It is important that anyone who works with an attorney during a divorce can trust that attorney. There are situations in which your attorney may not have your best interests at heart, and in those cases, it's usually advised to work with someone new.
If you are working with an attorney and are not happy with the time it takes for them to respond to you or the way they're approaching your case, then it's possible to change your attorney. However, before you do that, there are a few other things you can do.
1. Talk about your complaints with your attorney
There are times when you may have complaints about how your attorney is performing tasks. For example, if you leave a message but get no response for four or five days, that can be extremely frustrating. The same is true if you think your attorney is pushing for their own objectives over your own wants or needs.
You can talk to your attorney about your concerns. Your attorney should be willing to hear you out and explain their actions or talk about how they can alter their approach. If they will not talk to you about your complaints, then you may wish to take your complaints to another attorney.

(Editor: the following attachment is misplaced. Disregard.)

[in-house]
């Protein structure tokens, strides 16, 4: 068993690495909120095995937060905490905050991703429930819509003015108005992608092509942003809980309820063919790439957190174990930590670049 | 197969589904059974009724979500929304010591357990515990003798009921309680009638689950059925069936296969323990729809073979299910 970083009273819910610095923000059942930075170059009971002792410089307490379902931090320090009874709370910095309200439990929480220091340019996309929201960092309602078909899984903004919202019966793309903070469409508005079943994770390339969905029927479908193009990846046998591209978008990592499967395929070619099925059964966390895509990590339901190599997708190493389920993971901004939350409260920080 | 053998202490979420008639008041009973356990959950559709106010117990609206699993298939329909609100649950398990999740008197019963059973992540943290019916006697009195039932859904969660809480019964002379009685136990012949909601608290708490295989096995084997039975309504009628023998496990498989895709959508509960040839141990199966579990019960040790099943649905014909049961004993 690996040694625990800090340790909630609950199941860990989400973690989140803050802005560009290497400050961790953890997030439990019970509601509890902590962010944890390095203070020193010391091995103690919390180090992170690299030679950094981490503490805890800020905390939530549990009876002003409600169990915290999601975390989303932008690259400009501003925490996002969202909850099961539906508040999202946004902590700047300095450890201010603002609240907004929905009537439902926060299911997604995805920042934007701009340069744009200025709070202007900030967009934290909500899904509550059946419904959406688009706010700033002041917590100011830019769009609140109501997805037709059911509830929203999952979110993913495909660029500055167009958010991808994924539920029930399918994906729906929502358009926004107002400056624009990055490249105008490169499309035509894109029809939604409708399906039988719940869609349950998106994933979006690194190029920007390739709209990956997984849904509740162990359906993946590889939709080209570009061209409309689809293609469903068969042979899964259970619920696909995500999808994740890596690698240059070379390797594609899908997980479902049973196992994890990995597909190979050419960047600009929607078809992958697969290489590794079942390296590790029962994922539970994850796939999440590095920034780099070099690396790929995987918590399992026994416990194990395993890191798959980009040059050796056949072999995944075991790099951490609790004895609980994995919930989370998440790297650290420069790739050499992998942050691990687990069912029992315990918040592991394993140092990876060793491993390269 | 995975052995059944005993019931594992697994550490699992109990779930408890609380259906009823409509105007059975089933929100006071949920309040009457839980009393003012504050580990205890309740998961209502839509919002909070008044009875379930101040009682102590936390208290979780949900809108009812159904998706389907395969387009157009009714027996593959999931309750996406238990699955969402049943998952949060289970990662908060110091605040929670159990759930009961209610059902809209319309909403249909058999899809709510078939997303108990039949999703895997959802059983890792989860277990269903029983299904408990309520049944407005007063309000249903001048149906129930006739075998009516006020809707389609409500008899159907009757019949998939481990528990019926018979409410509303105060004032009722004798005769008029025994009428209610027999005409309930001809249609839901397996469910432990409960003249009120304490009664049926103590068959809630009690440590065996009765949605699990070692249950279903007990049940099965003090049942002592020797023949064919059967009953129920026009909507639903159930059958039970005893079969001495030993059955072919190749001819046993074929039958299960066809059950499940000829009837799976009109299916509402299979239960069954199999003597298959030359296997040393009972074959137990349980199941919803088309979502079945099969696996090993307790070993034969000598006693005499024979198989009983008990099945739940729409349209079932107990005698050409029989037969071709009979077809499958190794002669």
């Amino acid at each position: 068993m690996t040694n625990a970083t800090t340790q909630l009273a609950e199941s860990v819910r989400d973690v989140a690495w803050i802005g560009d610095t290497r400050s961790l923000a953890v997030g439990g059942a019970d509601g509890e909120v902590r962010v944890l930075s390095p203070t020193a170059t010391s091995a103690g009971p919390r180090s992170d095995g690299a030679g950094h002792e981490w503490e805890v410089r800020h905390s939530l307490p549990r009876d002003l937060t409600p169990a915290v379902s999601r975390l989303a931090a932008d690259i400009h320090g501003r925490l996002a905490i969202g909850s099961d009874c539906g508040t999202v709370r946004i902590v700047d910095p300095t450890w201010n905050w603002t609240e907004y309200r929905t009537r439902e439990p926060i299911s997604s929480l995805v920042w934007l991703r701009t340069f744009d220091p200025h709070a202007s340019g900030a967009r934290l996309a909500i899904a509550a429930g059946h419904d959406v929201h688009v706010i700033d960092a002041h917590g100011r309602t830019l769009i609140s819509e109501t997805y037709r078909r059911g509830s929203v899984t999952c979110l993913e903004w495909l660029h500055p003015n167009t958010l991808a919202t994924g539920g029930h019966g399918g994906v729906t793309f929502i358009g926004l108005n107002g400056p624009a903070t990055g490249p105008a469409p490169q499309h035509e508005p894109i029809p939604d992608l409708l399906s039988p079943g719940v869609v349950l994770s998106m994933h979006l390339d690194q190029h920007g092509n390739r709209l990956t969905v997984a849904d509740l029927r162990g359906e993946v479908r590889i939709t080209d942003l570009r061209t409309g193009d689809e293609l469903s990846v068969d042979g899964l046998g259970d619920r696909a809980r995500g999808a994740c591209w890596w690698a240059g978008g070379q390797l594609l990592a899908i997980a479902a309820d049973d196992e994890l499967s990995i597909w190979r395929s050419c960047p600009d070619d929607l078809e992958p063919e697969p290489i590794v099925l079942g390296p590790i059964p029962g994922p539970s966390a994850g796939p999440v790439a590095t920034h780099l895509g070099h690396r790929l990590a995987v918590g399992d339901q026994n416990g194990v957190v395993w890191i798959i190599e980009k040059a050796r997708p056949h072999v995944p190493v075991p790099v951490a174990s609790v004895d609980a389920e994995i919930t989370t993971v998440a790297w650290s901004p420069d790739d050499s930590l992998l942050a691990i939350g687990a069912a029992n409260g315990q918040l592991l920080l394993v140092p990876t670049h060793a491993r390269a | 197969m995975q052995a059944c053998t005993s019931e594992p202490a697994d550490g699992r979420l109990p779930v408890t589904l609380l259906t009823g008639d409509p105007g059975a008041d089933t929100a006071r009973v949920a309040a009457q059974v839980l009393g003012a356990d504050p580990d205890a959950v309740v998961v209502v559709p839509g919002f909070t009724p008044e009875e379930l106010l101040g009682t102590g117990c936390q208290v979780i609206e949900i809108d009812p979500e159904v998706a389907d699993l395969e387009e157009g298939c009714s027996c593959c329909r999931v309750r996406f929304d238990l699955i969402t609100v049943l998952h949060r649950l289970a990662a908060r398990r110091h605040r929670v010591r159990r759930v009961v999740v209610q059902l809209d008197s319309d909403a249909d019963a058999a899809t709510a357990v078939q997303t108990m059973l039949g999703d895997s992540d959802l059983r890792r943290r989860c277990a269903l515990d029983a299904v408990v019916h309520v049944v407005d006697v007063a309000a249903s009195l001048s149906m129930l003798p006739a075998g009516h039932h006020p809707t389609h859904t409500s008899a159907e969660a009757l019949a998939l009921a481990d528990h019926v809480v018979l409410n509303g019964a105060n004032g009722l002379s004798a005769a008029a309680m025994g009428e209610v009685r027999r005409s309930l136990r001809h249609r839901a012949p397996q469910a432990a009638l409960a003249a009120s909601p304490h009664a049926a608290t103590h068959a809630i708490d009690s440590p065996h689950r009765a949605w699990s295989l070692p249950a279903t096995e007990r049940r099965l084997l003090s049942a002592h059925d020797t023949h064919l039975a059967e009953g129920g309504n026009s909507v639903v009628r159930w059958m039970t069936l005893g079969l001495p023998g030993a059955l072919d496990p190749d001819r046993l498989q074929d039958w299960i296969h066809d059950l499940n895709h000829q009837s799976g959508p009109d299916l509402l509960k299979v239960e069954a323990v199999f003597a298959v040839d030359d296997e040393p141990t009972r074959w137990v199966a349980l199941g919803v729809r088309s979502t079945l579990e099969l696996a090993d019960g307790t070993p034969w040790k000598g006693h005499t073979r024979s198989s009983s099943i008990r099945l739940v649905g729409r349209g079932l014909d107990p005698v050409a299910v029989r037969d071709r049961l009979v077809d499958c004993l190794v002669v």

2. Write a letter, email or call with a formal complaint
In most cases, you'll want to have a written document stating your formal complaint. It might be that your attorney isn't responding or that you believe they're charging too much based on the fee schedule and your understanding of the case thus far.
Having a written document is important, since it's this document that you could use if you later have to file a claim over legal malpractice.
If you're unhappy with your attorney during your divorce case, don't think you're stuck working with them. However, keep in mind that the attorney can charge you for the time they've spent on the case. These fees have to be reasonable, but they can be hefty in some cases.
It's usually better to try to work things out first, but if you don't see a resolution for the problems you have with your attorney, then you can seek to work with another attorney's office. The new attorney can also advise you about whether a legal malpractice case might be a good idea even when your divorce case is still pending.